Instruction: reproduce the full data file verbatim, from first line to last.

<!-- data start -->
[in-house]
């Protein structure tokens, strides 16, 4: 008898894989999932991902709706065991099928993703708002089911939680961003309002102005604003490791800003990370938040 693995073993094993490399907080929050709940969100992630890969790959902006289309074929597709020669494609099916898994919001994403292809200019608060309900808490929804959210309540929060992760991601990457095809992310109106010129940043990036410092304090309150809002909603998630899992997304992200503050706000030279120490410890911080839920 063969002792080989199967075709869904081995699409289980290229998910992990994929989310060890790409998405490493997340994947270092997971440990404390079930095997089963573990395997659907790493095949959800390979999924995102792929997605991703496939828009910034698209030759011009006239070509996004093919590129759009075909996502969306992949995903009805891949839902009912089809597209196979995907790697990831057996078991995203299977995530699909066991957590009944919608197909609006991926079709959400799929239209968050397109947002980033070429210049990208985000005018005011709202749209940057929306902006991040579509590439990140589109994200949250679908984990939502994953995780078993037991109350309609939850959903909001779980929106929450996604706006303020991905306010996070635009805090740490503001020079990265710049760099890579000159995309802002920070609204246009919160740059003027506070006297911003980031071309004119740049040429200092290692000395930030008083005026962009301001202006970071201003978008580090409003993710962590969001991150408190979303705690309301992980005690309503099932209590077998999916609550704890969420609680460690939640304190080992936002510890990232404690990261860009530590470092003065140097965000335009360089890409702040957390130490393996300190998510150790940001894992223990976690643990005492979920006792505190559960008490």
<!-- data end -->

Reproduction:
[in-house]
């Protein structure tokens, strides 16, 4: 008898894989999932991902709706065991099928993703708002089911939680961003309002102005604003490791800003990370938040 693995073993094993490399907080929050709940969100992630890969790959902006289309074929597709020669494609099916898994919001994403292809200019608060309900808490929804959210309540929060992760991601990457095809992310109106010129940043990036410092304090309150809002909603998630899992997304992200503050706000030279120490410890911080839920 063969002792080989199967075709869904081995699409289980290229998910992990994929989310060890790409998405490493997340994947270092997971440990404390079930095997089963573990395997659907790493095949959800390979999924995102792929997605991703496939828009910034698209030759011009006239070509996004093919590129759009075909996502969306992949995903009805891949839902009912089809597209196979995907790697990831057996078991995203299977995530699909066991957590009944919608197909609006991926079709959400799929239209968050397109947002980033070429210049990208985000005018005011709202749209940057929306902006991040579509590439990140589109994200949250679908984990939502994953995780078993037991109350309609939850959903909001779980929106929450996604706006303020991905306010996070635009805090740490503001020079990265710049760099890579000159995309802002920070609204246009919160740059003027506070006297911003980031071309004119740049040429200092290692000395930030008083005026962009301001202006970071201003978008580090409003993710962590969001991150408190979303705690309301992980005690309503099932209590077998999916609550704890969420609680460690939640304190080992936002510890990232404690990261860009530590470092003065140097965000335009360089890409702040957390130490393996300190998510150790940001894992223990976690643990005492979920006792505190559960008490």